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OUTSIDE THE PULPIT: The spirit in us all


Reverend Errington Massiah

OUTSIDE THE PULPIT: The spirit in us all

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Once again my friend and fellow worker in the Gospel of our Lord Jesus Christ, Canon Geoffrey Mayers, St John’s Parish Church rector who is also rural dean of St John, sent me another email and I have decided to share it with my readers.
A few weeks ago our Minister of Education alluded to demon possession as a possible cause of behaviour by some elements in our society, who seem bent on committing crime.
His comments have brought some discussion about the presence of demons, their influence on human beings and how we could rid ourselves of them.
One of my church members asked me if demons could enter the human body.
What the minister said was not that far from what some of our parents would have said about us when they could not understand our behaviour.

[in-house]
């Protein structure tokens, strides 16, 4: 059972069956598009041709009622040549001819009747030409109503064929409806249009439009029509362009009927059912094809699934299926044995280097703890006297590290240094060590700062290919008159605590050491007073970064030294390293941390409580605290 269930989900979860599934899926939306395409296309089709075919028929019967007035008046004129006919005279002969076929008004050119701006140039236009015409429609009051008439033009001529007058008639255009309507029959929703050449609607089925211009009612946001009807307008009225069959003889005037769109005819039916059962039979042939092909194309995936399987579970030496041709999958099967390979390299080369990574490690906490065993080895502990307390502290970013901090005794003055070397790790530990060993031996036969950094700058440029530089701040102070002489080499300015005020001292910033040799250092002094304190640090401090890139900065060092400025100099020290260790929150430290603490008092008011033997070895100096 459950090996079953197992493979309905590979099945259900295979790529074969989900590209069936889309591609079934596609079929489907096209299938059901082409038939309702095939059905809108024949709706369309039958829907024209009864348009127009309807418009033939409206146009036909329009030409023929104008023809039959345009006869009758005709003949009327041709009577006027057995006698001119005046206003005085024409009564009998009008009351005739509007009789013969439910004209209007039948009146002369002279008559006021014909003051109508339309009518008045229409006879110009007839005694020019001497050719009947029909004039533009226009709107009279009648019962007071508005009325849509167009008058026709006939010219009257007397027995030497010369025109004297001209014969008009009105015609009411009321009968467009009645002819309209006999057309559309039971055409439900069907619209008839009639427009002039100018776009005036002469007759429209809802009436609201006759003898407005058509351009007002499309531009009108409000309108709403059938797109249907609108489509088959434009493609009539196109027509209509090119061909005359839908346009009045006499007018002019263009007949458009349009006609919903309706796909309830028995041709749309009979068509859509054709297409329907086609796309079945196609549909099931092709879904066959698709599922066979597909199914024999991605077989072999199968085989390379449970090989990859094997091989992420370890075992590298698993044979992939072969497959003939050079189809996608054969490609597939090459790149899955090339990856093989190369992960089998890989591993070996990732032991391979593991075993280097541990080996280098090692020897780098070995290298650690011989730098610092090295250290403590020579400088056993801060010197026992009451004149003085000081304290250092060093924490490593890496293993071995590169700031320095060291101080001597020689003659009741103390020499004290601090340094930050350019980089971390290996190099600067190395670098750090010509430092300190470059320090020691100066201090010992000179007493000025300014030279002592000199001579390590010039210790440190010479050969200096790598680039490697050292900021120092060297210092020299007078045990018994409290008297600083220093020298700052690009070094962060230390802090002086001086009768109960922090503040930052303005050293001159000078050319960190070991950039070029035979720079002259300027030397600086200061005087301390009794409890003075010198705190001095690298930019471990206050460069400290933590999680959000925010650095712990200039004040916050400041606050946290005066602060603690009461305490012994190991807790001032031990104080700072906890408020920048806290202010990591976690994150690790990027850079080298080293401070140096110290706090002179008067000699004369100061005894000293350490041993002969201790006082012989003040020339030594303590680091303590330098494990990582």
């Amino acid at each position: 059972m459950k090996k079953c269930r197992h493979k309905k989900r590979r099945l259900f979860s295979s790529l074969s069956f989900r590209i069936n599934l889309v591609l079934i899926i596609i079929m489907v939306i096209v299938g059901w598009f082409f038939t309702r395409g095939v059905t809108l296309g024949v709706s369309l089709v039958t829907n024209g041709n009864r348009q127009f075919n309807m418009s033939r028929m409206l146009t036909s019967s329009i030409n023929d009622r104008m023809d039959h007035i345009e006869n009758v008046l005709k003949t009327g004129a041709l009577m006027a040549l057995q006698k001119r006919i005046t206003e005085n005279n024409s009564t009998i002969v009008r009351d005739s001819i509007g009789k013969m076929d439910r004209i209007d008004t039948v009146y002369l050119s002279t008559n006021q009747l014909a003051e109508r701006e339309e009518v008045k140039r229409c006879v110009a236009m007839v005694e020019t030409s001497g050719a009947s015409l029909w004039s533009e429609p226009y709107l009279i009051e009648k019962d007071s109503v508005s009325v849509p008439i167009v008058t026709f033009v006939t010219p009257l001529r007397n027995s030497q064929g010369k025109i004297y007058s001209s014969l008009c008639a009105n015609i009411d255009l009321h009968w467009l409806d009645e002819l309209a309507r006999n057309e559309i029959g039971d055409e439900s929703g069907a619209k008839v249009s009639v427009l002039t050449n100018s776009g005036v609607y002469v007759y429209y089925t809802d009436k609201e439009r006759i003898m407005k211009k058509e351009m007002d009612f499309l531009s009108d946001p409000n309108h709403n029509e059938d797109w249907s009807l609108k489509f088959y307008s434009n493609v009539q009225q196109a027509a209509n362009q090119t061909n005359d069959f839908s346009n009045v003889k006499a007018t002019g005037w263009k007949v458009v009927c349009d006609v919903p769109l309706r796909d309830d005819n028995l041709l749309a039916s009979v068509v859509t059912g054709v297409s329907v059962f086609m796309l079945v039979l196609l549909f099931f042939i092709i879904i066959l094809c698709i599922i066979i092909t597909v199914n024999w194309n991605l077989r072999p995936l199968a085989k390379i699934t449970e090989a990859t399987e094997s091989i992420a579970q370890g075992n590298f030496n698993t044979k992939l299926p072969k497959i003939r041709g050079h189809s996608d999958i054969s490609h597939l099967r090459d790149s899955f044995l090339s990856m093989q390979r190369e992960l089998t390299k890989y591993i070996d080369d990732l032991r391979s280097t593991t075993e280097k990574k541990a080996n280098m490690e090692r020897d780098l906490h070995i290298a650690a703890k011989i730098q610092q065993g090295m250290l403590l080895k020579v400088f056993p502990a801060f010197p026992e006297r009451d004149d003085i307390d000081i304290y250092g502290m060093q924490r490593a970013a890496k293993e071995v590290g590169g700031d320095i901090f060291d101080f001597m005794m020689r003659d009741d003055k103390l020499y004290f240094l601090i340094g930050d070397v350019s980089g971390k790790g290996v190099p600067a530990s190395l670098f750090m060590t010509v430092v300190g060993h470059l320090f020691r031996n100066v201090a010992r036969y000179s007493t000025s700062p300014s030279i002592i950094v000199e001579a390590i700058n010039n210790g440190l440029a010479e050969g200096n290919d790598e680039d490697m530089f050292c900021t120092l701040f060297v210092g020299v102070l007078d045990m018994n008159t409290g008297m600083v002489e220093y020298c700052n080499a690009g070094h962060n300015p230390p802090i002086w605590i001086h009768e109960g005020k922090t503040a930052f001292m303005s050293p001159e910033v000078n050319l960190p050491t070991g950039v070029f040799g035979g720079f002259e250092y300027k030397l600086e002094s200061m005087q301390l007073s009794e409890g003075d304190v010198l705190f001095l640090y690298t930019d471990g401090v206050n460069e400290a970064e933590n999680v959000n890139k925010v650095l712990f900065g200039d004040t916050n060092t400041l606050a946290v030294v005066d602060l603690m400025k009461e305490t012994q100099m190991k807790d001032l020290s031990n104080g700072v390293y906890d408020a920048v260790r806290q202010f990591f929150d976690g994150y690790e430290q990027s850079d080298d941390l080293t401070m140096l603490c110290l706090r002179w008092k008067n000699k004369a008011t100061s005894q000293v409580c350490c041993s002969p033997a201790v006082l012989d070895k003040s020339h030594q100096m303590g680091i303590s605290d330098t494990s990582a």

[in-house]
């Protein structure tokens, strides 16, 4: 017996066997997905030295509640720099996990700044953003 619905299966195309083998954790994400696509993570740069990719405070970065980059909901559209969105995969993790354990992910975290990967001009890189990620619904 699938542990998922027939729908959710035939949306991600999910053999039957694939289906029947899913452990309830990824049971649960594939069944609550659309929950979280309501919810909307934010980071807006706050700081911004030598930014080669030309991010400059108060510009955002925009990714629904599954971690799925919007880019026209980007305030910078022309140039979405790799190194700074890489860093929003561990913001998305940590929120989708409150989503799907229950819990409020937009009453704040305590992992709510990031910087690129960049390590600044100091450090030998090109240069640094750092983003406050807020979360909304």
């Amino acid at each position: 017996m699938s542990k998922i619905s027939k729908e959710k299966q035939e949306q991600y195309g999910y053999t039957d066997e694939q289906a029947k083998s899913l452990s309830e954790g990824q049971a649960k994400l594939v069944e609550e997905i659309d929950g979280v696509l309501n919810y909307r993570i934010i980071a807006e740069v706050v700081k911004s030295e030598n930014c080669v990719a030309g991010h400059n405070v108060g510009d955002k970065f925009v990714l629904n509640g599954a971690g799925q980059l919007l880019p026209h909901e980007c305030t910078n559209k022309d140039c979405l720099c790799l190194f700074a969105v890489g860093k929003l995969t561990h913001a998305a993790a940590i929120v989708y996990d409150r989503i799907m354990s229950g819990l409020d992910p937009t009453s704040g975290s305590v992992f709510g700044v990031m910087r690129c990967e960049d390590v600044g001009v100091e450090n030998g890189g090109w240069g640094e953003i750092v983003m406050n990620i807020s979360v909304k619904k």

Some would have said “you like you got a demon in you”. We accepted that as a way of speaking, it was not an attempt to express theological opinion.
The truth is that if we accept a spirit, then we must accept variations of expressions of this spirit.
We talk about the Holy Spirit and we accept that this Spirit has influence. My belief is that there is one Spirit.
From the Christian perspective, that Spirit is the gift of Creation.
God breathed into human kind and we became a living spirit.
The spirit helps to shape who we are. That spirit makes communication possible between us.
How often you might have heard or have said yourself “our spirits do not meet” or from the first time we met “our spirits meet”.
We feed this spirit in the Christian context through prayer in its various forms, and through thinking good and holy thoughts, and usually this kind of development leads to good and positive action.
The environment we are born into and in which we grow is very powerful in helping to shape this spirit.
It is possible then for someone to have such experiences which they interpret as bad, to feed this spirit on negative things. Such a person will likely produce fruits that are antisocial.
We all try to find reasons for our behaviour and that of the other person. Various persons will offer various explanations.
The religious will most likely say that our behaviour is a result of sin.
In a world where people see the battle as between God and the devil, we cannot avoid these explanations.

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